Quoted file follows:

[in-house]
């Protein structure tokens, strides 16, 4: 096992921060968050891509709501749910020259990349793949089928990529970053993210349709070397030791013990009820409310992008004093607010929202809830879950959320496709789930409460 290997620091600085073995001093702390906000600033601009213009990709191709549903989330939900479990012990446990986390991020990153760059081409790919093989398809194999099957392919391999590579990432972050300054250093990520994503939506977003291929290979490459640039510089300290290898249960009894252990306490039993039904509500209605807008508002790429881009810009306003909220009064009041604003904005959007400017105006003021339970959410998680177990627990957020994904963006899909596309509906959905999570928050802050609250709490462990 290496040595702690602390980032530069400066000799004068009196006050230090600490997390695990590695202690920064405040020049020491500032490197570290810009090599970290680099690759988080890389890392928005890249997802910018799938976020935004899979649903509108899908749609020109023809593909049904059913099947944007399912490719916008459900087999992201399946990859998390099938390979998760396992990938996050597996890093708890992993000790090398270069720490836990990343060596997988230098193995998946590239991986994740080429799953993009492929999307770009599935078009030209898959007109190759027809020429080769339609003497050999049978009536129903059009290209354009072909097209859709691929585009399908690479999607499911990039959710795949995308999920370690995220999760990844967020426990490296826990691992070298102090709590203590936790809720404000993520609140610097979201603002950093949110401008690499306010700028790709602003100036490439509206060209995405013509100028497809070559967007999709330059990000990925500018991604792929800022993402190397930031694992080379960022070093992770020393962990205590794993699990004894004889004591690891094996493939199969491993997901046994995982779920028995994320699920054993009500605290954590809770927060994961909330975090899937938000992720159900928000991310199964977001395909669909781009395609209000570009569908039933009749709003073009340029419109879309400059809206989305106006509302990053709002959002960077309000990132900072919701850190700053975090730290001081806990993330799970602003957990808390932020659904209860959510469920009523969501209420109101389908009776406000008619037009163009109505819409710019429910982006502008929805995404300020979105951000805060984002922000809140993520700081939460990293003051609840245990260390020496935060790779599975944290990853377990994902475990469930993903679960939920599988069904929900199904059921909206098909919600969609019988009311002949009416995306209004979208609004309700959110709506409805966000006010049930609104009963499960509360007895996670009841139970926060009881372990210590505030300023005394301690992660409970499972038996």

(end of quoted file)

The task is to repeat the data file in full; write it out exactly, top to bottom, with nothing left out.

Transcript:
[in-house]
């Protein structure tokens, strides 16, 4: 096992921060968050891509709501749910020259990349793949089928990529970053993210349709070397030791013990009820409310992008004093607010929202809830879950959320496709789930409460 290997620091600085073995001093702390906000600033601009213009990709191709549903989330939900479990012990446990986390991020990153760059081409790919093989398809194999099957392919391999590579990432972050300054250093990520994503939506977003291929290979490459640039510089300290290898249960009894252990306490039993039904509500209605807008508002790429881009810009306003909220009064009041604003904005959007400017105006003021339970959410998680177990627990957020994904963006899909596309509906959905999570928050802050609250709490462990 290496040595702690602390980032530069400066000799004068009196006050230090600490997390695990590695202690920064405040020049020491500032490197570290810009090599970290680099690759988080890389890392928005890249997802910018799938976020935004899979649903509108899908749609020109023809593909049904059913099947944007399912490719916008459900087999992201399946990859998390099938390979998760396992990938996050597996890093708890992993000790090398270069720490836990990343060596997988230098193995998946590239991986994740080429799953993009492929999307770009599935078009030209898959007109190759027809020429080769339609003497050999049978009536129903059009290209354009072909097209859709691929585009399908690479999607499911990039959710795949995308999920370690995220999760990844967020426990490296826990691992070298102090709590203590936790809720404000993520609140610097979201603002950093949110401008690499306010700028790709602003100036490439509206060209995405013509100028497809070559967007999709330059990000990925500018991604792929800022993402190397930031694992080379960022070093992770020393962990205590794993699990004894004889004591690891094996493939199969491993997901046994995982779920028995994320699920054993009500605290954590809770927060994961909330975090899937938000992720159900928000991310199964977001395909669909781009395609209000570009569908039933009749709003073009340029419109879309400059809206989305106006509302990053709002959002960077309000990132900072919701850190700053975090730290001081806990993330799970602003957990808390932020659904209860959510469920009523969501209420109101389908009776406000008619037009163009109505819409710019429910982006502008929805995404300020979105951000805060984002922000809140993520700081939460990293003051609840245990260390020496935060790779599975944290990853377990994902475990469930993903679960939920599988069904929900199904059921909206098909919600969609019988009311002949009416995306209004979208609004309700959110709506409805966000006010049930609104009963499960509360007895996670009841139970926060009881372990210590505030300023005394301690992660409970499972038996």